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Title: Stomach cancer risk after treatment for hodgkin lymphoma.
Authors: Morton LM,  Dores GM,  Curtis RE,  Lynch CF,  Stovall M,  Hall P,  Gilbert ES,  Hodgson DC,  Storm HH,  Johannesen TB,  Smith SA,  Weathers RE,  Andersson M,  Fossa SD,  Hauptmann M,  Holowaty EJ,  Joensuu H,  Kaijser M,  Kleinerman RA,  Langmark F,  Pukkala E,  Vaalavirta L,  van den Belt-Dusebout AW,  Fraumeni JF Jr,  Travis LB,  Aleman BM,  van Leeuwen FE
Journal: J Clin Oncol
Date: 2013 Sep 20
Branches: OD, REB
PubMed ID: 23980092
PMC ID: PMC3770865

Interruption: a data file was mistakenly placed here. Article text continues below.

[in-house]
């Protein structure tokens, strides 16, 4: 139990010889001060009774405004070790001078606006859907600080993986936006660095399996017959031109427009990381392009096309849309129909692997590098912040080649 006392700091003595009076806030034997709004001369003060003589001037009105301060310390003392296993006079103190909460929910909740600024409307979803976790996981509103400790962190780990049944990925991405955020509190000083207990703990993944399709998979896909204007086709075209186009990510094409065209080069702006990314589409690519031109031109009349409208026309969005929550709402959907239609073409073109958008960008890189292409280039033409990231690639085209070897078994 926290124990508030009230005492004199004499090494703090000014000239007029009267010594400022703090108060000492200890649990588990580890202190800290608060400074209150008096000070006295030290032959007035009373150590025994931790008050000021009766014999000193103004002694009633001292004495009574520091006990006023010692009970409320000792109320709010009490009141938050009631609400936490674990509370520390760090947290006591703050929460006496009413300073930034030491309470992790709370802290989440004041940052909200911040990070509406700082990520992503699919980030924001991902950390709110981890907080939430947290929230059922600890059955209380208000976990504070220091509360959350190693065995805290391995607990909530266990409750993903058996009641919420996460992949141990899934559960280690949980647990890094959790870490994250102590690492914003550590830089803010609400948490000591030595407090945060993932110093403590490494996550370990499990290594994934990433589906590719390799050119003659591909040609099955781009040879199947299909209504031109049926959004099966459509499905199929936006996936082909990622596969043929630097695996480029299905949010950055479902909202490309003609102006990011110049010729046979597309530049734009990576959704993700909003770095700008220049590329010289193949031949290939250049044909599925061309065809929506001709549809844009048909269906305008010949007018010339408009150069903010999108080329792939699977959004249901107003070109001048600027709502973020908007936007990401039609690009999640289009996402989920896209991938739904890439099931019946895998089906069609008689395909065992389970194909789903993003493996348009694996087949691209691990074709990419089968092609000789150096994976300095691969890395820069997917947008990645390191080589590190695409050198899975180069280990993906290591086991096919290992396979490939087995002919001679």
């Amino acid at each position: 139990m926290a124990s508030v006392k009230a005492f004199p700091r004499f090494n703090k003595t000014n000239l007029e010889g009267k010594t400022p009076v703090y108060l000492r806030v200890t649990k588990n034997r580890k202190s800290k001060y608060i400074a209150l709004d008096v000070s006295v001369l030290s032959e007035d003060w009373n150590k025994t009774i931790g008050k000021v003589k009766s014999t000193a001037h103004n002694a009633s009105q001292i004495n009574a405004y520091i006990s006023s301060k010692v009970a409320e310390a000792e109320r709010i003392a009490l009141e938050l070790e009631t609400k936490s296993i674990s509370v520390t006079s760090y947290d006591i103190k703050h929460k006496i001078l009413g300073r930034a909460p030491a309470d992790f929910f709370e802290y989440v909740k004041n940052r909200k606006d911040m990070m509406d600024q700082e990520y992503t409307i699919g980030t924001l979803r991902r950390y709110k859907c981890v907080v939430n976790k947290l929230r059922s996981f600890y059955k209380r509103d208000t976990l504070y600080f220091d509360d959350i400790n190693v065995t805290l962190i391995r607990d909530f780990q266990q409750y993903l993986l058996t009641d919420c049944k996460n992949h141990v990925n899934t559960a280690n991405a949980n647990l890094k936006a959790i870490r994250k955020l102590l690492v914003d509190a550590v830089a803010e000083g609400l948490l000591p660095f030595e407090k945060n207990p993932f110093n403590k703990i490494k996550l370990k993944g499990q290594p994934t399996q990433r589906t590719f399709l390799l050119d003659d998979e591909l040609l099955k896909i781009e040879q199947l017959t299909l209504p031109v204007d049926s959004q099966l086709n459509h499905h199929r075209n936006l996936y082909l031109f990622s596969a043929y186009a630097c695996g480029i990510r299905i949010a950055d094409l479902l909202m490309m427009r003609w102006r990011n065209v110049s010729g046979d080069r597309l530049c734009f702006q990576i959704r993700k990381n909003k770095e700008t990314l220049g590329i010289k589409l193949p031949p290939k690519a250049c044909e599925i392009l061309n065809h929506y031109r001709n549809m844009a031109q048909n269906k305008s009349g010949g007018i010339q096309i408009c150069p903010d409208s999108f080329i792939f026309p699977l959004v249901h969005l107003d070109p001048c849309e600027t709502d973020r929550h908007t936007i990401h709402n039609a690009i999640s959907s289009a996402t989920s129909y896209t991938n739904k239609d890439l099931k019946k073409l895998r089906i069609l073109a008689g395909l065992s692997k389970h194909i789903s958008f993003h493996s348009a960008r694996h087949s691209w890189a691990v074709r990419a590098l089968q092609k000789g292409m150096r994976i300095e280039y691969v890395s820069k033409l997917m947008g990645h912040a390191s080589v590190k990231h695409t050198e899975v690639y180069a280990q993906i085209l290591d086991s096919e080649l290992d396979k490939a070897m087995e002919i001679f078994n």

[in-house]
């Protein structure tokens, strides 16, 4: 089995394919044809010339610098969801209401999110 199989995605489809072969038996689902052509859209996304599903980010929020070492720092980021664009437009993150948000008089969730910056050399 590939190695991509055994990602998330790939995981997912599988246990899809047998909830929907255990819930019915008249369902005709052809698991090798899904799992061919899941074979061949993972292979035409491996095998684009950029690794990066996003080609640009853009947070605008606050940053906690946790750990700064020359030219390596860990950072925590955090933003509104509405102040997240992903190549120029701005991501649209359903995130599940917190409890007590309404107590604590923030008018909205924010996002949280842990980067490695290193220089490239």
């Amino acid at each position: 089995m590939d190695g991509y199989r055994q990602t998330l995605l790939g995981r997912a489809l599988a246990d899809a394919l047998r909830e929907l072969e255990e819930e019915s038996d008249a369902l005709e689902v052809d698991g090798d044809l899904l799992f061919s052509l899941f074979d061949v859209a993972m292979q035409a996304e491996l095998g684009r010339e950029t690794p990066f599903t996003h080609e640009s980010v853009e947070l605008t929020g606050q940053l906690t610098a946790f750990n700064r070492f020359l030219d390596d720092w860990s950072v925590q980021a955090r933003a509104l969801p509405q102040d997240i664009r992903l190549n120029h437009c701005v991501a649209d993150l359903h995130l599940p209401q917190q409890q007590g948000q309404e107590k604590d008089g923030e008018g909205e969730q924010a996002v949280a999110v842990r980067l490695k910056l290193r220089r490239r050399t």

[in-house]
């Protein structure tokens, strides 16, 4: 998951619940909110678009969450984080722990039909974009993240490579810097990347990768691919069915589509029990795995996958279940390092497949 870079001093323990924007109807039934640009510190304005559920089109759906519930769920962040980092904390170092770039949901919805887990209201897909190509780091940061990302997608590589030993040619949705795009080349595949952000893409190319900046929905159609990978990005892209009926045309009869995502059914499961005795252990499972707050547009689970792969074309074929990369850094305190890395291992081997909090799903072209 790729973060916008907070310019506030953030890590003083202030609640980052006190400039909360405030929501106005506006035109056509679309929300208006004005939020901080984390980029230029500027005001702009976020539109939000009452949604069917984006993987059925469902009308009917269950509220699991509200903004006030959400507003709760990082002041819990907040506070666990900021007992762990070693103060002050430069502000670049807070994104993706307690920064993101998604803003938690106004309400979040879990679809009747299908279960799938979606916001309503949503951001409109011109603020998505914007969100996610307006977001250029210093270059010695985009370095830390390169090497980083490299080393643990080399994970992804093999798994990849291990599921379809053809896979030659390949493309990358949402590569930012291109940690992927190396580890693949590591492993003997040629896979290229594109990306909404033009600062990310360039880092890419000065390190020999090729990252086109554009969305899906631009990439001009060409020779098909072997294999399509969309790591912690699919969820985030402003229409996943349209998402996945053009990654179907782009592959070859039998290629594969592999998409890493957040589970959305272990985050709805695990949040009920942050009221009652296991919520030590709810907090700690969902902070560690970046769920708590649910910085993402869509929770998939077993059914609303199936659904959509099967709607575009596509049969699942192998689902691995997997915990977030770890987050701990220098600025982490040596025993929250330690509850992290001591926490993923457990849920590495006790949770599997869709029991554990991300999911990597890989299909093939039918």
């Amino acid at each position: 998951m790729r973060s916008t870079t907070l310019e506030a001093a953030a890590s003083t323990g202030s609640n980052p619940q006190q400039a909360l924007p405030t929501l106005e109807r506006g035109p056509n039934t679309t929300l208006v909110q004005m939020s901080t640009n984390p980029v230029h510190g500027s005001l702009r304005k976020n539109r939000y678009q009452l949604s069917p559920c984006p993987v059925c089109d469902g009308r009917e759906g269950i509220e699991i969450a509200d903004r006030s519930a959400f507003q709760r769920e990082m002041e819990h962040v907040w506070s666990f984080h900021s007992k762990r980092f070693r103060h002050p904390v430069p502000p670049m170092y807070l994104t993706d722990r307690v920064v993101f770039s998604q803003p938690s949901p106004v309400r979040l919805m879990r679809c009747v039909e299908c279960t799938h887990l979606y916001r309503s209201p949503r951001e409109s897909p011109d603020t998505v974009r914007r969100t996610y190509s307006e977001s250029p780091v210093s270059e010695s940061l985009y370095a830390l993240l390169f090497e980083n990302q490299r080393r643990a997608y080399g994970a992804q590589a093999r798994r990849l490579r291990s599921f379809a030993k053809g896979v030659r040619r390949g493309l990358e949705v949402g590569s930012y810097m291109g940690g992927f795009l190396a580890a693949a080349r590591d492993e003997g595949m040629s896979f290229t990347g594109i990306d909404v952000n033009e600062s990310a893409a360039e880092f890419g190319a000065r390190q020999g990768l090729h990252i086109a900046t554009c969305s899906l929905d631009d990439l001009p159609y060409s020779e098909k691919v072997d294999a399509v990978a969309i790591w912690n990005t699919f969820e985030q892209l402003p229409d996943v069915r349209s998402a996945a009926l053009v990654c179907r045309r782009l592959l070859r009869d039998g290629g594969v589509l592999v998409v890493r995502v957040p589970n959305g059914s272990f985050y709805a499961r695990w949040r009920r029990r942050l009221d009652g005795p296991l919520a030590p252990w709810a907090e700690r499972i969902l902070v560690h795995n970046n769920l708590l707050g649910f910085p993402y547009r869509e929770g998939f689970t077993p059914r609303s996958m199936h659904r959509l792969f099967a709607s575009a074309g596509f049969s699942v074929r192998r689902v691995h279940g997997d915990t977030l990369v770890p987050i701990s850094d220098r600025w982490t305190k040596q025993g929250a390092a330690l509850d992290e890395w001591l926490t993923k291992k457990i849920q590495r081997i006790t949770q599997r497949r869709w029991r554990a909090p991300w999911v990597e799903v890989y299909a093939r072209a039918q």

Abstract: PURPOSE: Treatment-related stomach cancer is an important cause of morbidity and mortality among the growing number of Hodgkin lymphoma (HL) survivors, but risks associated with specific HL treatments are unclear. PATIENTS AND METHODS: We conducted an international case-control study of stomach cancer nested in a cohort of 19,882 HL survivors diagnosed from 1953 to 2003, including 89 cases and 190 matched controls. For each patient, we quantified cumulative doses of specific alkylating agents (AAs) and reconstructed radiation dose to the stomach tumor location. RESULTS: Stomach cancer risk increased with increasing radiation dose to the stomach (Ptrend < .001) and with increasing number of AA-containing chemotherapy cycles (Ptrend = .02). Patients who received both radiation to the stomach ≥ 25 Gy and high-dose procarbazine (≥ 5,600 mg/m(2)) had strikingly elevated stomach cancer risk (25 cases, two controls; odds ratio [OR], 77.5; 95% CI, 14.7 to 1452) compared with those who received radiation < 25 Gy and procarbazine < 5,600 mg/m(2) (Pinteraction < .001). Risk was also elevated (OR, 2.8; 95% CI, 1.3 to 6.4) among patients who received radiation to the stomach ≥ 25 Gy but procarbazine < 5,600 mg/m(2); however, no procarbazine-related risk was evident with radiation < 25 Gy. Treatment with dacarbazine also increased stomach cancer risk (12 cases, nine controls; OR, 8.8; 95% CI, 2.1 to 46.6), after adjustment for radiation and procarbazine doses. CONCLUSION: Patients with HL who received subdiaphragmatic radiotherapy had dose-dependent increased risk of stomach cancer, with marked risks for patients who also received chemotherapy containing high-dose procarbazine. For current patients, risks and benefits of exposure to both procarbazine and subdiaphragmatic radiotherapy should be weighed carefully. For patients treated previously, GI symptoms should be evaluated promptly.